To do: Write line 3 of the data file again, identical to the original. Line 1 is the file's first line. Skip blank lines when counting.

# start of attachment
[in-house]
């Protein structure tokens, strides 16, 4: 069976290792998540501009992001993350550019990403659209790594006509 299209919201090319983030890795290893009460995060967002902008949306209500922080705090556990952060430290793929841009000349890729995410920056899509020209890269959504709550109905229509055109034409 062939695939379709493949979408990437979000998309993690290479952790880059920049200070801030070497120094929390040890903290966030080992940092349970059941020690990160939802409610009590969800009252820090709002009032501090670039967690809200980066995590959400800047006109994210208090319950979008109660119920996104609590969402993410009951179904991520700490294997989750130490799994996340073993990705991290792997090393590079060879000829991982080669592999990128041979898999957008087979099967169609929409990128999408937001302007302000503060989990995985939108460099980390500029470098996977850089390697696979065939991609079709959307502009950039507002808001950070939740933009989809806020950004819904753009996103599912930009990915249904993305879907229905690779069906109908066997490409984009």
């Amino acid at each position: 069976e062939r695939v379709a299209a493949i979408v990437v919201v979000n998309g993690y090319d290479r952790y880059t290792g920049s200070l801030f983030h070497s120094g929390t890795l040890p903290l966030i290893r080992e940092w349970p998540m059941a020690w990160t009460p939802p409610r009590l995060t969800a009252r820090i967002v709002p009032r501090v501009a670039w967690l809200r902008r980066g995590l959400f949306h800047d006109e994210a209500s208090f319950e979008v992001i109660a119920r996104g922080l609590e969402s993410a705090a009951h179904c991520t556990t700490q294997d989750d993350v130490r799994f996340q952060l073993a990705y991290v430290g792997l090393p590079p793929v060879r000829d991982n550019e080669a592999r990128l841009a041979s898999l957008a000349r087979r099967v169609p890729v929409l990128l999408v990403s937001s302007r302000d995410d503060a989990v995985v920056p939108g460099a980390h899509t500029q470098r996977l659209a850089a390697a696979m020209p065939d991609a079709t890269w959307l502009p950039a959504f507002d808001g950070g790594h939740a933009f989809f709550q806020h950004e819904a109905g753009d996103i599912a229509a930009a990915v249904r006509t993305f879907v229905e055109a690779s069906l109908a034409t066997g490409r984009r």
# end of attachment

């Amino acid at each position: 069976e062939r695939v379709a299209a493949i979408v990437v919201v979000n998309g993690y090319d290479r952790y880059t290792g920049s200070l801030f983030h070497s120094g929390t890795l040890p903290l966030i290893r080992e940092w349970p998540m059941a020690w990160t009460p939802p409610r009590l995060t969800a009252r820090i967002v709002p009032r501090v501009a670039w967690l809200r902008r980066g995590l959400f949306h800047d006109e994210a209500s208090f319950e979008v992001i109660a119920r996104g922080l609590e969402s993410a705090a009951h179904c991520t556990t700490q294997d989750d993350v130490r799994f996340q952060l073993a990705y991290v430290g792997l090393p590079p793929v060879r000829d991982n550019e080669a592999r990128l841009a041979s898999l957008a000349r087979r099967v169609p890729v929409l990128l999408v990403s937001s302007r302000d995410d503060a989990v995985v920056p939108g460099a980390h899509t500029q470098r996977l659209a850089a390697a696979m020209p065939d991609a079709t890269w959307l502009p950039a959504f507002d808001g950070g790594h939740a933009f989809f709550q806020h950004e819904a109905g753009d996103i599912a229509a930009a990915v249904r006509t993305f879907v229905e055109a690779s069906l109908a034409t066997g490409r984009r």